Land of Naphtali

Israelite Territory

Land of Naphtali

The land of Naphtali, situated in the northern reaches of the land of Israel, encompassed a portion of territory that included diverse geographic features such as mountainous regions, fertile plains, and proximity to the Sea of Galilee. It was named after the tribe of Naphtali, one of the twelve tribes of Israel, which was itself named for Naphtali, the son of Jacob and Bilhah (Genesis 30:7-8). Known for the fertility of its land and the productivity of its inhabitants, the region of Naphtali played a vital role in the agricultural sustenance of the Israelites.

Following the conquest of the land of Canaan, the boundaries of Naphtali were established, stretching from the majestic Lebanon mountains in the north to the shores of the Sea of Galilee in the south. The territory also bordered the Jordan River to the east and abutted the lands of the tribes of Asher and Zebulun to the west. Within these borders lay the nineteen cities with their villages, a testament to the tribe’s industriousness and growth.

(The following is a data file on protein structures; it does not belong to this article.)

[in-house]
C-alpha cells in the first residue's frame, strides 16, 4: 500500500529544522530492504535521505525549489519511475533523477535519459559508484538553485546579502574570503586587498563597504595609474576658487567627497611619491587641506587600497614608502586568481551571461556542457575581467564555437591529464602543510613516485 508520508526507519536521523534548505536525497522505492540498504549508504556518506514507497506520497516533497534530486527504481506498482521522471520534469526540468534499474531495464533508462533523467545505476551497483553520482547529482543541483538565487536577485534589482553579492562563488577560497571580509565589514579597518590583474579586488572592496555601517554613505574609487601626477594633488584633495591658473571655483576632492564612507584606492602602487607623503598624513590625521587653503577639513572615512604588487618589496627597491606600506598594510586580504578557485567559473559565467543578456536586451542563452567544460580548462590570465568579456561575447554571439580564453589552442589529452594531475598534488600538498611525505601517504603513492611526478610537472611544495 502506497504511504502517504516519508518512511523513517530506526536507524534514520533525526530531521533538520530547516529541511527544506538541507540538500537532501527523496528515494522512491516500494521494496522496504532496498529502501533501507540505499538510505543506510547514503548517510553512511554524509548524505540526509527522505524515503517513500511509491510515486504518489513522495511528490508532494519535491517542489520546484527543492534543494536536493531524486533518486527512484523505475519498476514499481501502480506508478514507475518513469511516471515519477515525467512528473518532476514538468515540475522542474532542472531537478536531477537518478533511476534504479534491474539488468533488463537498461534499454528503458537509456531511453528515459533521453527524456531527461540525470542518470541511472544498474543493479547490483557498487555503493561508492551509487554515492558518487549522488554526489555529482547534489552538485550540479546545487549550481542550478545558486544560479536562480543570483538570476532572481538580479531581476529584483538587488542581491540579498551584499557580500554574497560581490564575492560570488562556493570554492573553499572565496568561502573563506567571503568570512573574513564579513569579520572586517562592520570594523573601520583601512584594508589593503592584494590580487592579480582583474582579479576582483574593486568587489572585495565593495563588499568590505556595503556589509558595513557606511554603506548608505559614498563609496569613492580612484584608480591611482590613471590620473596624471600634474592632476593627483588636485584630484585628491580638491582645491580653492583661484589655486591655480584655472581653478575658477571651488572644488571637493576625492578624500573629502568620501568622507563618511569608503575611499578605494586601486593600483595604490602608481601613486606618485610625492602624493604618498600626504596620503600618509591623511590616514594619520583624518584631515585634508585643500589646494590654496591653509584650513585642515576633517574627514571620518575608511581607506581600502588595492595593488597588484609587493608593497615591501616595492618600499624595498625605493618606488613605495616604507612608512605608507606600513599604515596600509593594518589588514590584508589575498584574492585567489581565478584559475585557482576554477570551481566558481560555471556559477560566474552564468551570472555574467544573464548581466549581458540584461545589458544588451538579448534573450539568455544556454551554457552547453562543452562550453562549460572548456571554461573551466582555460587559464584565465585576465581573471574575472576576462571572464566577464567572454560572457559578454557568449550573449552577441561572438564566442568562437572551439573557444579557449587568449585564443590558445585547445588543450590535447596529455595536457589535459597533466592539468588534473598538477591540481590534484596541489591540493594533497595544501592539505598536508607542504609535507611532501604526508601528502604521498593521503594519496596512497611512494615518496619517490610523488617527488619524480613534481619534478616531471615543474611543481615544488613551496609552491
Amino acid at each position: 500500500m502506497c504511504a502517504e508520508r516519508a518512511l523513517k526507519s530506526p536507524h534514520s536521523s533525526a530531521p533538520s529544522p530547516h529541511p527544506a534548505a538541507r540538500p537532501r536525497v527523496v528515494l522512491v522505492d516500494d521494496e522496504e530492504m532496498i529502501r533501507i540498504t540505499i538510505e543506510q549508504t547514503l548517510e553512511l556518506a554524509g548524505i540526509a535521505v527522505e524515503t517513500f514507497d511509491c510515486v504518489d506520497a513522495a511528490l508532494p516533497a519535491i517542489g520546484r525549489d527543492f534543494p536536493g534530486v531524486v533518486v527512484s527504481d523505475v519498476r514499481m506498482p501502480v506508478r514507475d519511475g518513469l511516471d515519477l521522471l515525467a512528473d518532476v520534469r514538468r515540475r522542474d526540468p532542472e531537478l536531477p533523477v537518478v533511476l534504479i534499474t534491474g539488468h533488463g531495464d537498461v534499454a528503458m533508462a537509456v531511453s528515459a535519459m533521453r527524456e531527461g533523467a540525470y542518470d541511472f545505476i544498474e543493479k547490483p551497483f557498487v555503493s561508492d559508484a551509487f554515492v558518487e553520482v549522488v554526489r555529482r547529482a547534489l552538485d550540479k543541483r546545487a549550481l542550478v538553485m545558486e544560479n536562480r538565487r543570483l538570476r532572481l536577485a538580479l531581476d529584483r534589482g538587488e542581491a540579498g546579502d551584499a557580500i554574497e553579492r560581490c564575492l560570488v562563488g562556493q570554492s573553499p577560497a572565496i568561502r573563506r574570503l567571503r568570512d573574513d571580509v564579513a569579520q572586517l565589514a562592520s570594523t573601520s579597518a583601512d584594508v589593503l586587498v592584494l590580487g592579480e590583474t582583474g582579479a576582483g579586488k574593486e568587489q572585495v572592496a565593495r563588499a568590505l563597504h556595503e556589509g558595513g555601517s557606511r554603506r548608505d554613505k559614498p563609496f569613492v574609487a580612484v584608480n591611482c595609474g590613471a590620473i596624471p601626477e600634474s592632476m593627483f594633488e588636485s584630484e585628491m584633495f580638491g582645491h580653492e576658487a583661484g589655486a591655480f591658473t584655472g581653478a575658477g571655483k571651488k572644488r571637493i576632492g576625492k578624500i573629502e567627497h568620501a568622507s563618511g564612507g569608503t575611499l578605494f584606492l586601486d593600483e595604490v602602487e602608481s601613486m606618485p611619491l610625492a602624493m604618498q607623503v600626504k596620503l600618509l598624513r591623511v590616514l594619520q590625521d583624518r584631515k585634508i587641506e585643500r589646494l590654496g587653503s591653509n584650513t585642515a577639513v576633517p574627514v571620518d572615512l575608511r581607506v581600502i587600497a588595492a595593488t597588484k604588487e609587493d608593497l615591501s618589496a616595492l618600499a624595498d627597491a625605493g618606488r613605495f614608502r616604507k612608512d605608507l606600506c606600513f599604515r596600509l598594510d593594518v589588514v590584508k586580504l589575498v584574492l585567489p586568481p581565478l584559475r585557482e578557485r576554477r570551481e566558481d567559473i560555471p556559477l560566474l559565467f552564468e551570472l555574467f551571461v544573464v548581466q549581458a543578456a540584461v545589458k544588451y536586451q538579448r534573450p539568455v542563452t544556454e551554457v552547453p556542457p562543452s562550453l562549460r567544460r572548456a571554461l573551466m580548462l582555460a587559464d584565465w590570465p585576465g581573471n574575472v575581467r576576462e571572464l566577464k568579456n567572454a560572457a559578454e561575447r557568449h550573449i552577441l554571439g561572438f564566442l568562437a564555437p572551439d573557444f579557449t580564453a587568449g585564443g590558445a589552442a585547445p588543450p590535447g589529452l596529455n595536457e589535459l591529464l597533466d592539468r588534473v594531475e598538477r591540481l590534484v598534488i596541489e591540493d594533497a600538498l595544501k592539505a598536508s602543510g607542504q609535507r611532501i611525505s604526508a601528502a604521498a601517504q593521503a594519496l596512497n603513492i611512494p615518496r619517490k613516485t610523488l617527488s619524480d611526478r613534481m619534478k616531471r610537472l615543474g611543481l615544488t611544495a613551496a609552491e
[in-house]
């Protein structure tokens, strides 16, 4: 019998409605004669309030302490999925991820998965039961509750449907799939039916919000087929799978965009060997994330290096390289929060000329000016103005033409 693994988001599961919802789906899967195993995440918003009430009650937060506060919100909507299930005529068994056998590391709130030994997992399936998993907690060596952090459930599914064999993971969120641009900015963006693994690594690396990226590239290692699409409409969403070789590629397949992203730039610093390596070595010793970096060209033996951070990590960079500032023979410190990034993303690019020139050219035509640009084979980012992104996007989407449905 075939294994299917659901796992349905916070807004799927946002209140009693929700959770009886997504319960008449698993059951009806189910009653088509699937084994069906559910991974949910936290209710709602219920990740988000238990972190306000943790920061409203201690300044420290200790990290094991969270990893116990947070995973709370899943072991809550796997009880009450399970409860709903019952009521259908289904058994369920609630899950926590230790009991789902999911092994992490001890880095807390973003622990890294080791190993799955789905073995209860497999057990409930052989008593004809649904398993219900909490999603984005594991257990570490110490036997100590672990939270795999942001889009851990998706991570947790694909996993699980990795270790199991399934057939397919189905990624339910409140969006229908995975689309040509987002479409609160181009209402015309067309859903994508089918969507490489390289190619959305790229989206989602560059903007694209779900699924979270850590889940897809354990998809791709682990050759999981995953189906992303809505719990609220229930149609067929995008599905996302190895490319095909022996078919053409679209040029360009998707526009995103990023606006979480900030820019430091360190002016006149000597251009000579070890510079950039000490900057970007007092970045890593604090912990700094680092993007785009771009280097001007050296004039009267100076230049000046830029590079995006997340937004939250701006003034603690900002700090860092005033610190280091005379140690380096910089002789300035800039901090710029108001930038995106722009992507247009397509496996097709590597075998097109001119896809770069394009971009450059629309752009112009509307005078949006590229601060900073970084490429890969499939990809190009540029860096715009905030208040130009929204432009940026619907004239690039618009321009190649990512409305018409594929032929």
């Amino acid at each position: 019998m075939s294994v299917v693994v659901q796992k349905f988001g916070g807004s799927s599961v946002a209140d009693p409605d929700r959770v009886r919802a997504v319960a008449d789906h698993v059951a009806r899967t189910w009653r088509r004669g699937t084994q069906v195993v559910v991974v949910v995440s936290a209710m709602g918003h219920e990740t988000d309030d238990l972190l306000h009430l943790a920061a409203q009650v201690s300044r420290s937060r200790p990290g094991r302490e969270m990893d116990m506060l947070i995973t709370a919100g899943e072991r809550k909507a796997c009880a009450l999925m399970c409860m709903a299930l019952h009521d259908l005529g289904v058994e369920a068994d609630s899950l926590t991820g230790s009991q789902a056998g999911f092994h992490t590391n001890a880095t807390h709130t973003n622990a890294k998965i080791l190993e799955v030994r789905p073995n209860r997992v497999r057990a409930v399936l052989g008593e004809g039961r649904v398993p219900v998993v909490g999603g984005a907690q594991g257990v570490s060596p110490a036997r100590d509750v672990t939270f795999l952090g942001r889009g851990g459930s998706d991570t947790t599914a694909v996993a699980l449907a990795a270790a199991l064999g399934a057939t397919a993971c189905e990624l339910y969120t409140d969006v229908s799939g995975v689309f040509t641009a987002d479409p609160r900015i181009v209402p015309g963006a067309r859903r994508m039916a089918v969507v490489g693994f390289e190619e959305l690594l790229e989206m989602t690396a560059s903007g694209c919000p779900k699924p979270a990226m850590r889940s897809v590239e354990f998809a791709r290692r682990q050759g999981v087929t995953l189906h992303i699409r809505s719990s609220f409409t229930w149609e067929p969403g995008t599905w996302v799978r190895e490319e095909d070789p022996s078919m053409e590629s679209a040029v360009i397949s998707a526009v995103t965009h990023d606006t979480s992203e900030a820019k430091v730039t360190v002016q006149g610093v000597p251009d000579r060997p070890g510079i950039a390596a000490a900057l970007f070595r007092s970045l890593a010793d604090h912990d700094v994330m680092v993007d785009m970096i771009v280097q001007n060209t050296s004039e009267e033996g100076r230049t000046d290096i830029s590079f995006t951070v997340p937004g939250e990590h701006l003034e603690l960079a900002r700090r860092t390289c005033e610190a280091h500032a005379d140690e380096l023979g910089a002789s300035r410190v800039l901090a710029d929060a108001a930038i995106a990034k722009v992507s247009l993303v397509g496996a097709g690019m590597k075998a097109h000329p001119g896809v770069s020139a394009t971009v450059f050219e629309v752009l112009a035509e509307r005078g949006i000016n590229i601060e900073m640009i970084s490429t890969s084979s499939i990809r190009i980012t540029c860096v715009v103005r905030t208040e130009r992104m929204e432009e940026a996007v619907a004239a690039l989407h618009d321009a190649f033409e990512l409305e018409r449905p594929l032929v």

The inhabitants of the land of Naphtali bore witness to significant events and were active participants in the historical and spiritual narrative of the Israelites. The valor of the tribe is exemplified in the story of Barak, the Naphtalite warrior, who was instrumental in the victory over the Canaanite army led by Sisera (Judges 4:6-15). Additionally, the region is noted in prophecy as one where a “great light” would be seen, a reference later understood to be fulfilled through the ministry of Jesus Christ, who spent much of his time in these parts, especially in places such as Capernaum, which sat at the border of Zebulun and Naphtali (2 Nephi 19:1; Matthew 4:13–16).

Despite the tribe’s early prominence and contributions, historical changes over time, including conquest and exile by external powers such as the Assyrians, led to shifts in the fortunes and influence of Naphtali. The mention of the land of Naphtali in 2 Nephi is a retrospective reflection, pointing to a period in which the area had already seen both blessings and afflictions and was destined to be part of the backdrop for the earthly life of the Messiah.


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